The mournful and costly victory in the field has been obtained, but the triumph is lost if the principles for which the bloody ordeal was endured are not, hence forward, unequivocally made the basis of our national action; and the unequivocal and unobstructed triumph of these principles in the nation cannot be maintained, only as writers and speakers upon the subject write and speak from a corresponding^ sense of the moral obligation divinely lain upon us as a people, and from an undying: sympathy with, and an agonizing remembrance of, the bloody sacrifices which, in the Providence of God, was willingly poured out upon the field in defense of universal liberty and universal justice.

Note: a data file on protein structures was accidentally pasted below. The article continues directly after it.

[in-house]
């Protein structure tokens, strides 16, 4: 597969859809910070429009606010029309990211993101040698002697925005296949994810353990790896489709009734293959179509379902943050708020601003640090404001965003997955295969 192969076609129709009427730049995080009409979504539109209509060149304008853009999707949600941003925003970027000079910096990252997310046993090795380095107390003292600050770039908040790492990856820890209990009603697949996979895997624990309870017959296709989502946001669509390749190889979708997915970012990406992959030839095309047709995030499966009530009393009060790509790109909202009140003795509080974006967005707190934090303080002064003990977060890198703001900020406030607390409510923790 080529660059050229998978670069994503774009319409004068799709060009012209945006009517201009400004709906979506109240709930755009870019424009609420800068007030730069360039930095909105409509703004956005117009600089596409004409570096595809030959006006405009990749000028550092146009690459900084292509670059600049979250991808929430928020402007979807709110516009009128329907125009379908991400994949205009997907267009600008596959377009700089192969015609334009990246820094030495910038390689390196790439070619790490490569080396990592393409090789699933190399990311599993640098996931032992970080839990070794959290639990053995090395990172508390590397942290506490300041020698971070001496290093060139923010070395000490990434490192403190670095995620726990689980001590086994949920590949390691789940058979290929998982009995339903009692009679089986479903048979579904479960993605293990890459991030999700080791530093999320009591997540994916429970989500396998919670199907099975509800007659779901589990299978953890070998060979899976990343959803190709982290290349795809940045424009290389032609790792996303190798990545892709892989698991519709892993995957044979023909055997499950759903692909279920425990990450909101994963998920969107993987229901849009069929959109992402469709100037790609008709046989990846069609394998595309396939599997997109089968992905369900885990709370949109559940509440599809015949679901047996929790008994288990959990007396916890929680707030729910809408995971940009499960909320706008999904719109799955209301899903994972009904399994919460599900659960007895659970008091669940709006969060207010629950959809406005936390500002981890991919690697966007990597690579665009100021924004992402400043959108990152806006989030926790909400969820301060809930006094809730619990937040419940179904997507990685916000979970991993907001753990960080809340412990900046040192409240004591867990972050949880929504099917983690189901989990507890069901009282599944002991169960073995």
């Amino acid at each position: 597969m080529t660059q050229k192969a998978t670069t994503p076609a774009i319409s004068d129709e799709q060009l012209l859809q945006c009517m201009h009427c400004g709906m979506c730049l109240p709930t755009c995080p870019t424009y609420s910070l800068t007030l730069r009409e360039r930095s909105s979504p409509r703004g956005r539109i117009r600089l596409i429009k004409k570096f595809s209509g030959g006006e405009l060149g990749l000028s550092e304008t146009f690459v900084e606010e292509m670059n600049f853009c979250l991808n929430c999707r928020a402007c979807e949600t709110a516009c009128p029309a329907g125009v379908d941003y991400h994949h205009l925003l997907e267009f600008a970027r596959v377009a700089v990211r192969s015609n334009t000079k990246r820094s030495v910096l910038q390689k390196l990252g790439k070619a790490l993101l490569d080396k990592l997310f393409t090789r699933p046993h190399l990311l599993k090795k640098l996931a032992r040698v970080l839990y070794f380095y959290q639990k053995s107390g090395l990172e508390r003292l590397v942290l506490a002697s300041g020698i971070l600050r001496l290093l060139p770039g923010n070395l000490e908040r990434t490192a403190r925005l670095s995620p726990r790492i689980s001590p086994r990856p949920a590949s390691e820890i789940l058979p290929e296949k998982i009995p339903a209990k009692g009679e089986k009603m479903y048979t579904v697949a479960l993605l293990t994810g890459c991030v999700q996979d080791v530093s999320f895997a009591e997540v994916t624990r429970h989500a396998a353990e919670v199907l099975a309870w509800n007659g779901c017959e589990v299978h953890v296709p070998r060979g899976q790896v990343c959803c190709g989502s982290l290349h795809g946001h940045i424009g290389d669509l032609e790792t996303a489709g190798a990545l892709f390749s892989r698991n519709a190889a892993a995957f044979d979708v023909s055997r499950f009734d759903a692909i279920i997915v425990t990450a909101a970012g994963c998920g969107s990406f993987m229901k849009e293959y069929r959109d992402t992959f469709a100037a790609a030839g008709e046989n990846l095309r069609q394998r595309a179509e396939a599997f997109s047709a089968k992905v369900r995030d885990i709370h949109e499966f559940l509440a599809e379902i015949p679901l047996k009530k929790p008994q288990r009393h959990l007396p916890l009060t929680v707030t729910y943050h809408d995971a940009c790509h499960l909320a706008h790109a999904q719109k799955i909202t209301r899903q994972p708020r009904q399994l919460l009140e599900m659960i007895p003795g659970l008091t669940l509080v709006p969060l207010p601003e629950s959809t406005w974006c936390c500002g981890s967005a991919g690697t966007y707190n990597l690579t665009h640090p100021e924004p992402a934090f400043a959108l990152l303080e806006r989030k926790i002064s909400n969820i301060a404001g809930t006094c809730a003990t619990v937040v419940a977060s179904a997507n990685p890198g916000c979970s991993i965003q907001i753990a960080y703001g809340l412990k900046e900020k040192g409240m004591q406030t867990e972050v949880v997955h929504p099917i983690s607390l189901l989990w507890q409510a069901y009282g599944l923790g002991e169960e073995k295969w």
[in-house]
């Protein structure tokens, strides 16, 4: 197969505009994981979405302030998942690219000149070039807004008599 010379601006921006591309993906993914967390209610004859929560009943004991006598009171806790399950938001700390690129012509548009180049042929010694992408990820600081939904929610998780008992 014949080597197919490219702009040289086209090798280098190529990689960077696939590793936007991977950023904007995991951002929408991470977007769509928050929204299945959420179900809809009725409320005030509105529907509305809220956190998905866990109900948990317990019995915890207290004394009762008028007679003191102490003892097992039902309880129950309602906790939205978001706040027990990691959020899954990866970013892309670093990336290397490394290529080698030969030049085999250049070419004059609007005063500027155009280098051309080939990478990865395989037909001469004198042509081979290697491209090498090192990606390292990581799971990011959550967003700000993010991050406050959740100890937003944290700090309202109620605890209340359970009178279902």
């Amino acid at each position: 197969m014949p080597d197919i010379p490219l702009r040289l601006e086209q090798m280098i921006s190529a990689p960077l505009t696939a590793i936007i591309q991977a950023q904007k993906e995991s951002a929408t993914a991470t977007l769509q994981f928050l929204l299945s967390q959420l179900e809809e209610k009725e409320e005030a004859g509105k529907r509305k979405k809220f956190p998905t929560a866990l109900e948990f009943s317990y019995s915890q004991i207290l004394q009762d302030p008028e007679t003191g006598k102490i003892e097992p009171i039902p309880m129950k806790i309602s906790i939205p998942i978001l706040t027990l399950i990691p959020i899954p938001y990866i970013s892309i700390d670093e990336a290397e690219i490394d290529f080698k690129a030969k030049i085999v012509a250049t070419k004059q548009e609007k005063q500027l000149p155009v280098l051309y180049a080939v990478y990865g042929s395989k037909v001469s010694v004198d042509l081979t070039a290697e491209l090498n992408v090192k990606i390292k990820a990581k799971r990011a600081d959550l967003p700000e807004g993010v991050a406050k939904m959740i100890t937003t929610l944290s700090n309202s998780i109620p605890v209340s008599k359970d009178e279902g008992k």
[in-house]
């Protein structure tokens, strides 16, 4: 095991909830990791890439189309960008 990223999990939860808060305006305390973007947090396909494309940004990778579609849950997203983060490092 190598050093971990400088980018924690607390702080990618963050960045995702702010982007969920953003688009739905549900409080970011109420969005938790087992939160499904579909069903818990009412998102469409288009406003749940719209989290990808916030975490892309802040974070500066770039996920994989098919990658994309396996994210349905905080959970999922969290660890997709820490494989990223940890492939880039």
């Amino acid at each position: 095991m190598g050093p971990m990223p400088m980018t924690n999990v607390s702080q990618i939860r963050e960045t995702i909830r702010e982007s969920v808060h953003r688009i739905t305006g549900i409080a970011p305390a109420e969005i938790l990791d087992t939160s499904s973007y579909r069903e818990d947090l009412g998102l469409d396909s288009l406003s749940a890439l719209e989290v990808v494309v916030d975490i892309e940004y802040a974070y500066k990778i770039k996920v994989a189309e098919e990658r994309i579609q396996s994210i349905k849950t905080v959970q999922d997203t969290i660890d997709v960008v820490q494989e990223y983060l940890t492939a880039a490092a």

The only argument we have for those who think that we have been too severe with rebels, is to ask them to become intimately acquainted with the feelings of those Union people in East Tennessee who were the greatest sufferers whose bereavements were the most terrible from the rebellion. The trials, sufferings and insults endured, for instance, by the families of Drs. J. G. Brown and Wm. Hunt of Cleveland, and the persecutions and abuses, for instance, heaped upon the family of Gov. Brownlow of Knoxville, would not be accepted the second time by these families for the treasures of the State. These, with hundreds and thousands of other and similar cases in Tennessee, with very many still more disastrous and terrible, are the only arguments which we care to offer in justification of the severity that, by some, will be complained of as attaching to this volume. To ignore such a state of things in any country, and especially in our country, would be as false to the legitimate and vital objects of history as the rebellion itself was monstrous and cruel; and we feel that the spirit in which rebels are dealt with in the following pages, will be sustained by those who, from bitter experience or from theory alone, are able to comprehend the depths of the malignancy of the spirit that originated and sustained the rebellion.